Forum for Science, Industry and Business

Sponsored by:     3M 
Search our Site:

 

Nanotubes laid out in stripes

02.06.2014

New technologies can be realized with thin layers of carbon nanotubes. Würzburg researchers have examined a technique that creates such layers, gaining fresh insights.

A number of technical innovations of recent times involve the use of thin layers of carbon nanotubes. In 2013, for instance, scientists from Stanford University (USA) presented the prototype of a computer whose electronic components are based not on silicon but on carbon nanotubes. And nanotubes are already being used in part in smartphone displays – as a more cost-effective alternative to conventional indium tin oxides.


Carbon nanotubes are deposited from a liquid onto a surface in regular stripes. Würzburg researchers have characterized this process more precisely.

(Graphic: Tobias Hertel)

Thin layers of carbon nanotubes can be generated using various methods. “It is very important to be able to control the production of the layers precisely in order to achieve the desired structures and properties,” says Professor Tobias Hertel from the University of Würzburg. His team at the Institute of Physical and Theoretical Chemistry has now gained new insights into this. These are presented in the journal “ACS Nano” published by the American Chemical Society (ACS).

Horizontal deposition of nanotubes

The team led by Tobias Hertel has examined the technique of horizontal deposition. In this, the nanotubes from an evaporating liquid are deposited onto a surface. “This technique uses the self-organization phenomena of the nanotubes,” explains the professor, “it enables, for example, the creation of extremely thin layers in which all nanotubes are arranged in the same orientation.”

Using this technique, layers can also be produced in which the nanotubes are organized into regular stripe patterns with dimensions in the micrometer range. “This effect is very similar to the formation of coffee deposits and is therefore also occasionally referred to as the coffee stain phenomenon,” says Hertel. The layers that are created like this are ideal for making nanotube-based transistors. But there was no clear idea before of how the regular stripes are formed and how this process can be controlled. Thanks to the research by the Würzburg scientists, this has now changed.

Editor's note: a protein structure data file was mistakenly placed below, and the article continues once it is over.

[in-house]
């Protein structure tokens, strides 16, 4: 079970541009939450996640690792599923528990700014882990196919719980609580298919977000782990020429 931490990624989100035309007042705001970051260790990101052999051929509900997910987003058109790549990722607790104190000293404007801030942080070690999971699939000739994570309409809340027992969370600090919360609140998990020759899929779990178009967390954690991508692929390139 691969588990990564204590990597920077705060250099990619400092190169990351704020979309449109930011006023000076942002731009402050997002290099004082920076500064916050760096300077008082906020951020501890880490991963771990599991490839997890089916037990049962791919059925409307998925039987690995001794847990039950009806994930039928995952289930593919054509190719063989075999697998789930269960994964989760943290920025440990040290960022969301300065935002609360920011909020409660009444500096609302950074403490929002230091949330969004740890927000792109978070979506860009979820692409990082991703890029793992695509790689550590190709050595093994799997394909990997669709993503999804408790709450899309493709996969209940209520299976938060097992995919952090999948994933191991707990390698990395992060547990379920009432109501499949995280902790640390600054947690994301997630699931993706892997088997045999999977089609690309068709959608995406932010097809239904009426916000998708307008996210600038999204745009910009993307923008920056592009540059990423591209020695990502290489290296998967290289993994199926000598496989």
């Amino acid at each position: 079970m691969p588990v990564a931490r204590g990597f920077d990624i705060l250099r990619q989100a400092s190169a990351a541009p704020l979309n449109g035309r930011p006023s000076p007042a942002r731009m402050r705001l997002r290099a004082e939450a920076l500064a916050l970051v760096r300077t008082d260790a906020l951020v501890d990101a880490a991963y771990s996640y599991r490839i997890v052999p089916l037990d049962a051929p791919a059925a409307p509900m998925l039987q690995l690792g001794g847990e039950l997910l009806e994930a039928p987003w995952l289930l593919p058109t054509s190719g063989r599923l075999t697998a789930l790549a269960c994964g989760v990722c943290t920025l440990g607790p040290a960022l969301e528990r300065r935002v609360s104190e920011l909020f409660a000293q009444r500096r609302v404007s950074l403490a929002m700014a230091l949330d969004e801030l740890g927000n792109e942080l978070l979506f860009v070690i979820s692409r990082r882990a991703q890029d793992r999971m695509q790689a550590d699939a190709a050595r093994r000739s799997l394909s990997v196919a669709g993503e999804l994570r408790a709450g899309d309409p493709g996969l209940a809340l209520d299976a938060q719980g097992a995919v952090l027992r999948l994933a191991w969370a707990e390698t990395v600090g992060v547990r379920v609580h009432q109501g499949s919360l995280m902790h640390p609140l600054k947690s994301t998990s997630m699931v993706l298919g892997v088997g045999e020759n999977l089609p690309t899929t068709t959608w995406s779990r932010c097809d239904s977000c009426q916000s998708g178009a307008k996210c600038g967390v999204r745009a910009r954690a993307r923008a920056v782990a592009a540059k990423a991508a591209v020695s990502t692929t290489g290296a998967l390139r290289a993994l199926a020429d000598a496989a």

Smooth motion produces stripe pattern

Researchers previously assumed that the evaporating liquid moves jerkily over the surface to be coated and that every jolt causes a stripe of nanotubes to be left behind at its edge – “in the same way as a stuttering car tire on asphalt brings a car to a shuddering halt,” says Hertel by way of a comparison.

However, his team has now shown that the edge of the liquid moves over the surface at an ever slower pace in a smooth not jerky manner and then picks up speed again. Since this happens periodically, regular stripe patterns are produced.

Glass plates accelerate the process

The researchers have also discovered how to speed up this process considerably: “If we feed the liquid from which the layers are deposited between two glass plates that are only a hair's breadth apart, the stripe patterns form up to a hundred times faster.” Responsibility for this lies with the evaporation at the boundary between liquid and substrate, which can take place at any speed in theory – an effect that can only be felt at the micrometer level.

Professor Hertel has posted a video on YouTube. This shows in slow motion how a stripe pattern consisting of carbon nanotubes is created step by step using the technique of horizontal deposition: http://www.youtube.com/watch?v=KBHswRKdQXQ

Future research

The next experiments, according to Professor Hertel, will focus on controlling the layer formation better and accelerating it further. “If we want to make this process truly useful, we still have a whole lot of work ahead of us. In particular, we need to push back the limits of what is possible in terms of the speed at which these layers are created.”

Contact